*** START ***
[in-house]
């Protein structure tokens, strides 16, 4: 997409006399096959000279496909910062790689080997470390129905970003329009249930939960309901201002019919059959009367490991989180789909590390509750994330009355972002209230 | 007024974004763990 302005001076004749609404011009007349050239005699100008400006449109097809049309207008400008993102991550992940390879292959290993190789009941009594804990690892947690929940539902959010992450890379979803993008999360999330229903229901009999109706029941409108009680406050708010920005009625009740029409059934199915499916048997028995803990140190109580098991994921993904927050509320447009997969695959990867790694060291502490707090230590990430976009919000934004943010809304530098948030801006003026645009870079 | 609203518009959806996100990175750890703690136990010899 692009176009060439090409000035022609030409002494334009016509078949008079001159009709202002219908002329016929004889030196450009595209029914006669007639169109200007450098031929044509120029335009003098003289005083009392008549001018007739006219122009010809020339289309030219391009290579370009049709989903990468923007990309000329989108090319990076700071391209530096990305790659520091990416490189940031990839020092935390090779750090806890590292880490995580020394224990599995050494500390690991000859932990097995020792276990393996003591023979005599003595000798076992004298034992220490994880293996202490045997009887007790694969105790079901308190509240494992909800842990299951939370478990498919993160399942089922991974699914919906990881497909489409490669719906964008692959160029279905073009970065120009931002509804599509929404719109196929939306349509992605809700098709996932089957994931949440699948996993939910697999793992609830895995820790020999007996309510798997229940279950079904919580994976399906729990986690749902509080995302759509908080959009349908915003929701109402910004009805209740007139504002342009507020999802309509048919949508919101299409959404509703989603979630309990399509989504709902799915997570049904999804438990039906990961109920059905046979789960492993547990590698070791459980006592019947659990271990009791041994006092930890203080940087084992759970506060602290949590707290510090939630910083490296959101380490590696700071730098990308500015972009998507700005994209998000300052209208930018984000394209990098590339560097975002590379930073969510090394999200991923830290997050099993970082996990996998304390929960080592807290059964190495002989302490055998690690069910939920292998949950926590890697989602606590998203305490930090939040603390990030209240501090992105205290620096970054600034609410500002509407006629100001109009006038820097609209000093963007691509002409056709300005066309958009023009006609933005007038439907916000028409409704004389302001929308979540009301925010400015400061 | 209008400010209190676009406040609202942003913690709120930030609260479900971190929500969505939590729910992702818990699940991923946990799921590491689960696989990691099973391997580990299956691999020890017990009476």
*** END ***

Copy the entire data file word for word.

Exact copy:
[in-house]
């Protein structure tokens, strides 16, 4: 997409006399096959000279496909910062790689080997470390129905970003329009249930939960309901201002019919059959009367490991989180789909590390509750994330009355972002209230 | 007024974004763990 302005001076004749609404011009007349050239005699100008400006449109097809049309207008400008993102991550992940390879292959290993190789009941009594804990690892947690929940539902959010992450890379979803993008999360999330229903229901009999109706029941409108009680406050708010920005009625009740029409059934199915499916048997028995803990140190109580098991994921993904927050509320447009997969695959990867790694060291502490707090230590990430976009919000934004943010809304530098948030801006003026645009870079 | 609203518009959806996100990175750890703690136990010899 692009176009060439090409000035022609030409002494334009016509078949008079001159009709202002219908002329016929004889030196450009595209029914006669007639169109200007450098031929044509120029335009003098003289005083009392008549001018007739006219122009010809020339289309030219391009290579370009049709989903990468923007990309000329989108090319990076700071391209530096990305790659520091990416490189940031990839020092935390090779750090806890590292880490995580020394224990599995050494500390690991000859932990097995020792276990393996003591023979005599003595000798076992004298034992220490994880293996202490045997009887007790694969105790079901308190509240494992909800842990299951939370478990498919993160399942089922991974699914919906990881497909489409490669719906964008692959160029279905073009970065120009931002509804599509929404719109196929939306349509992605809700098709996932089957994931949440699948996993939910697999793992609830895995820790020999007996309510798997229940279950079904919580994976399906729990986690749902509080995302759509908080959009349908915003929701109402910004009805209740007139504002342009507020999802309509048919949508919101299409959404509703989603979630309990399509989504709902799915997570049904999804438990039906990961109920059905046979789960492993547990590698070791459980006592019947659990271990009791041994006092930890203080940087084992759970506060602290949590707290510090939630910083490296959101380490590696700071730098990308500015972009998507700005994209998000300052209208930018984000394209990098590339560097975002590379930073969510090394999200991923830290997050099993970082996990996998304390929960080592807290059964190495002989302490055998690690069910939920292998949950926590890697989602606590998203305490930090939040603390990030209240501090992105205290620096970054600034609410500002509407006629100001109009006038820097609209000093963007691509002409056709300005066309958009023009006609933005007038439907916000028409409704004389302001929308979540009301925010400015400061 | 209008400010209190676009406040609202942003913690709120930030609260479900971190929500969505939590729910992702818990699940991923946990799921590491689960696989990691099973391997580990299956691999020890017990009476």